A longtime Shelter Island highway employee accused last month of sexually abusing a 16-year-old girl remains on the job, a decision angering the girl's mother and other residents.
Jeffrey Starzee, 47, continues to work full time in the department and draw his $61,000-a-year salary following his Feb. 22 arrest stemming from accusations he fondled the Shelter Island girl over her clothing in two separate incidents on Dec. 3, according to officials and records filed in Shelter Island Town Court.
Starzee, an 18-year employee of the highway department, has pleaded not guilty to the misdemeanors -- third-degree sexual abuse and endangering the welfare of a child.
Starzee remains free on $1,250 bail. He would be required under state law to register as a sex offender if convicted of the sexual abuse charge.
Approached outside his home, Starzee said his lawyer advised him not to speak with a reporter.
"I wish I could talk to you," he said. "The truth will come out."
The girl's mother, Deborah Ross of Shelter Island, said she's speaking about the situation because she feels going public could lead to discipline for Starzee. "I'm outraged that he's still working on the town's dime, getting paid with our taxpayer money after what happened to my daughter," she said. "The fact that he's still on the job is ridiculous."
"I'm very upset that he remains around other children and can drive around in a town truck even though he may end up a convicted sex offender," Ross said.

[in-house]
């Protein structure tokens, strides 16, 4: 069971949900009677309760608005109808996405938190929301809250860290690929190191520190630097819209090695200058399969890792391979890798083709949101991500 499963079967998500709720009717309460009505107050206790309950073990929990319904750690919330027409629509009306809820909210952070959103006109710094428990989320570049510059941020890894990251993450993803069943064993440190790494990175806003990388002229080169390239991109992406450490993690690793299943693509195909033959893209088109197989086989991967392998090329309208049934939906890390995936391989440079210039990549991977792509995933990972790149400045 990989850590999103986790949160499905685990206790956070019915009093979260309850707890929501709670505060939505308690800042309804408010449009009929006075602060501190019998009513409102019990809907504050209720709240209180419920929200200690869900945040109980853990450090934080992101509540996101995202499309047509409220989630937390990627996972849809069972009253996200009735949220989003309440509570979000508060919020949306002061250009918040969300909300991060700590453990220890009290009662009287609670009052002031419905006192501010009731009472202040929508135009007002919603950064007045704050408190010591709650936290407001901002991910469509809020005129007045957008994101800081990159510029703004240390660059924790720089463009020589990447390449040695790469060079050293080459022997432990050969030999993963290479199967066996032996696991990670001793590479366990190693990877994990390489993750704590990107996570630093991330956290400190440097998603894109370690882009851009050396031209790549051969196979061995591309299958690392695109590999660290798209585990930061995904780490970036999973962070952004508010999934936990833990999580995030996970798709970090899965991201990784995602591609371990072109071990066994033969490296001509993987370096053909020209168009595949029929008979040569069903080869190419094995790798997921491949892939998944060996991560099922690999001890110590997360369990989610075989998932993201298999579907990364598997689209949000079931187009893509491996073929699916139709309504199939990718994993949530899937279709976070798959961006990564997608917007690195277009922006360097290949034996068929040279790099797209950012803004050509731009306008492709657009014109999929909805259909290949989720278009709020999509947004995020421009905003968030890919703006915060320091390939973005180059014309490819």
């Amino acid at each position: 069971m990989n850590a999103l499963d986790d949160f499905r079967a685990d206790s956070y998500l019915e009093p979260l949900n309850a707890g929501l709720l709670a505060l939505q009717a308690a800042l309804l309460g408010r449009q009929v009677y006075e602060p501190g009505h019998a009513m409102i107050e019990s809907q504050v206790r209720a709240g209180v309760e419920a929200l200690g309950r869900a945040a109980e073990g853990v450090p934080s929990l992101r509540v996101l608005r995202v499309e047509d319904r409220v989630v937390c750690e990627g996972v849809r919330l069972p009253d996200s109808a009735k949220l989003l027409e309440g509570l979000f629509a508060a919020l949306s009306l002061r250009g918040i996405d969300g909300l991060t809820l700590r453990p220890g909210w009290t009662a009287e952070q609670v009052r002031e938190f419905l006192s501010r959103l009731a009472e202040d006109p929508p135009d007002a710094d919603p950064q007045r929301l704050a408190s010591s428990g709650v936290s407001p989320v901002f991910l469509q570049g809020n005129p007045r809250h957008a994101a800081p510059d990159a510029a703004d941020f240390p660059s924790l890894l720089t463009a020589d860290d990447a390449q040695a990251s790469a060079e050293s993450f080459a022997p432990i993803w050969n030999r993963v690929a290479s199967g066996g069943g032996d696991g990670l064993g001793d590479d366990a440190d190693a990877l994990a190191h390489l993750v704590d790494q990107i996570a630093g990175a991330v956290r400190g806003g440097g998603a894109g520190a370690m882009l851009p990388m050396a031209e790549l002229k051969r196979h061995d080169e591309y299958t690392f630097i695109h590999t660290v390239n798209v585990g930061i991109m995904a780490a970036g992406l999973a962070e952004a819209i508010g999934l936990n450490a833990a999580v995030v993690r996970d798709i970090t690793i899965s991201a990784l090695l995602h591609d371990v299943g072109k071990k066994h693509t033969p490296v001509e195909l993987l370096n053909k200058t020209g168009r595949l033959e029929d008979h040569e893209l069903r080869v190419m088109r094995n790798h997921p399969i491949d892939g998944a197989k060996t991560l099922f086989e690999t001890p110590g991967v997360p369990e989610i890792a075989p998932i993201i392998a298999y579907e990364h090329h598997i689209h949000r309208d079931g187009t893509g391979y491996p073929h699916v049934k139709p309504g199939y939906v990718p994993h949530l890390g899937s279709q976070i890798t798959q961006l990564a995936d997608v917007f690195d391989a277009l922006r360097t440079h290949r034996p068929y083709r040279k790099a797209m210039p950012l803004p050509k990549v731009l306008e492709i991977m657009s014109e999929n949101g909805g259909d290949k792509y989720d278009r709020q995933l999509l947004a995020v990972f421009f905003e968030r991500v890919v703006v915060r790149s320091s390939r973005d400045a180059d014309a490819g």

She said her daughter is "destroyed" and hopes to transfer schools. "What she's had to go through is unbelievable," Ross said.
Shelter Island officials defended their decision to keep Starzee on the job.
"He's not facing any disciplinary action at this point," said Town Supervisor James Dougherty. "We feel these are allegations. Under our system of justice, he's innocent until proven guilty."
Highway Department Superintendent Jay Card said: "We're watching the case to see how it's going to unfold."
Dick Dadey, executive director of Citizens Union, a Manhattan-based good-government watchdog group, said the town's decision not to suspend Starzee is improper. "That's [a suspension's] ordinarily what you would expect," Dadey said. "It's the proper action."
Dadey criticized the town's response. "He should have been placed on administrative leave without pay until such time as the court decides the allegation," Dadey said.
Residents voiced similar concerns.
"Especially because this involves sexual abuse of a teenager, a town worker shouldn't be driving around getting paid," said Dorothy Healy, a part-time resident of Shelter Island. "He shouldn't be conducting business as usual, like the arrest never happened."
A sampling of actions taken against public employees in other communities on Long Island show workers often are removed from duty after criminal charges.
In the Town of Brookhaven, for example, highway worker Thomas Forkin, 30, was suspended without pay in December after Suffolk County prosecutors charged him that month with conspiring to sell cocaine and oxycodone to co-workers. Forkin pleaded not guilty.
Officials in several other Long Island areas who didn't want their names used said any public employee charged with child-sex abuse in their communities would probably be suspended without pay.
Starzee has come under scrutiny before. An audit of the highway department in 2011 found he received nearly $9,000 in unapproved compensation from the town while filling in as the department's deputy superintendent. He continues to work full time as a truck driver and equipment operator, officials said.
Ross said her daughter has refused to attend Shelter Island High School -- where she is a standout athlete in several sports -- because Starzee's wife is an employee there. Records show Helene Starzee has been employed by the school since 2003. Two of the Starzees' children also attend the school.
School officials did not return calls seeking comment. Starzee is next due in court Monday.
"I think the trial here wouldn't be fair [because everyone on the island knows Starzee]," Ross said. "They should move it. My daughter deserves fairness."